Long-suffering comic trooper Thomas Haden Church has been doing yeomen work for a long time now — six years on the sitcom “Wings,” consistent hilarity regardless of how shoddy the vehicle (“George of the Jungle,” “All About Steve,” “Imagine That”), injecting real pathos and humanity into places where it was unwelcome (“Spider-Man 3”). He’s even briefly done the awards-season comeback/reinvention (“Sideways”). Despite this, it seems that Church’s mellow but surprisingly versatile overgrown-blowhard act — Ron Burgundy without the non sequiturs — keeps getting written off as not that valuable. But he’s the real thing and deserves better — let’s see if his starring turn in drama “Don McKay,” due out next month, will do anything for him.
The formidably severe Julia Stiles co-starred alongside Joseph Gordon-Levitt and Heath Ledger in 1999’s “10 Things I Hate About You,” an effective above-average teen movie; both would eventually surpass her, which isn’t fair. Stiles knows how to be funny without ever breaking her frown, an asset that served her well; whether drunk booty-dancing or embodying Ophelia in the 2000 “Hamlet,” it worked. (That her dream in “10 Things” was to go to Sarah Lawrence was right on.) Then what (“Save The Last Dance” aside)? A series of uncomfortable romantic movies — “Mona Lisa Smile,” “The Prince & Me,” “A Guy Thing” — and undistinguished “Bourne” supporting parts. That said, casting her as the lead in an upcoming “The Bell Jar” adaptation makes sense — sadly, since it’s effectively a caricature of her range.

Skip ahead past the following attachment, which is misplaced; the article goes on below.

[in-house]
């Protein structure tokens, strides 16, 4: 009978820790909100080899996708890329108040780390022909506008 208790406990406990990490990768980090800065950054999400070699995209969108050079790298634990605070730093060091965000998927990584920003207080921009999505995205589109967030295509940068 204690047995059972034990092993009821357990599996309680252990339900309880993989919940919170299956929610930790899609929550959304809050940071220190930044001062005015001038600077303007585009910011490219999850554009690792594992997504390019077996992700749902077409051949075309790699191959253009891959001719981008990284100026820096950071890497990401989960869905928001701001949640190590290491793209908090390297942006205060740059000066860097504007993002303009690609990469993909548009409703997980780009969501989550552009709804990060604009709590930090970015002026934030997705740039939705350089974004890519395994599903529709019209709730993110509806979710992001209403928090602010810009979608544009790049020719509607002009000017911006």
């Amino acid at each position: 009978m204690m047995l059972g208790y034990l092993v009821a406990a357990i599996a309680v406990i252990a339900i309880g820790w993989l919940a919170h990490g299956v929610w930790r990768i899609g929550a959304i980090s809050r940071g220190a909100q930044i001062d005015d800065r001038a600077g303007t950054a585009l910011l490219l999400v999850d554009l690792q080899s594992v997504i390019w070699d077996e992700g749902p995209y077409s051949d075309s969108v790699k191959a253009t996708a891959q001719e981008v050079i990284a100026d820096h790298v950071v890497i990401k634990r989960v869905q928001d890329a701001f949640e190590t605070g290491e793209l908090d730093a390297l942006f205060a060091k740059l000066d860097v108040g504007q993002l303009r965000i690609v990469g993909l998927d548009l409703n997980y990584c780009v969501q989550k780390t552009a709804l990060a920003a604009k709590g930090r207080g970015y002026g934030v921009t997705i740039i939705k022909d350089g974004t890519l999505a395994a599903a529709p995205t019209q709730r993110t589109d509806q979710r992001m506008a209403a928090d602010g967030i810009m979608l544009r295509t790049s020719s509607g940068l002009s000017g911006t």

In some ways, Seth Green’s career thrives — he created “Robot Chicken” and is the voice of “Family Guy”‘s Chris Griffen, thereby assuring himself a firm place in the consciousness of stoners anywhere. Indeed, with his parts in the “Austin Powers” films and on TV’s “Buffy the Vampire Slayer,” Green’s well known to the two split halves of a generation. But — despite a terrific supporting turn in the worth-watching “Can’t Hardly Wait” and a credible sub-“Ocean’s” turn in “The Italian Job” — Green’s increasingly sporadic ventures into live-action film are unfailingly dismal (“Without a Paddle,” the “Scooby-Doo” movies, “Sex Drive” and, most recently, “Old Dogs”). Live-wire supporting comics aren’t as plentiful as they seem — and Green, with his running start in “Radio Days,” should’ve been a shoe-in.
Though Elizabeth Banks is seemingly a generically pretty blond, to be slotted alongside Katherine Heigl, she’s got a distinctive personality — she played both Laura Bush and Paul Rudd’s long-suffering girlfriend (“Role Models”) in the same year, which are two different kinds of masochism that she successfully differentiated. But more commonly she’s stuck playing the boring blond, a waste of sharp timing that can be successfully applied to comedy or drama. Her comedic abilities seem thought-out rather than instinctual, and that can be an asset (as when outdoing Seth Rogen in “Zack and Miri Make a Porno”).
[Photos: “Dazed and Confused,” Universal, 1993; “Master and Commander: The Far Side of the World,” 20th Century Fox, 2003; “Heaters,” Anchor Bay Entertainment, 1988; “Ghost World,” MGM/UA, 2001; “Hamlet,” Miramax, 2000; “The Italian Job,” Paramount, 2003; “W.,” Lionsgate, 2008]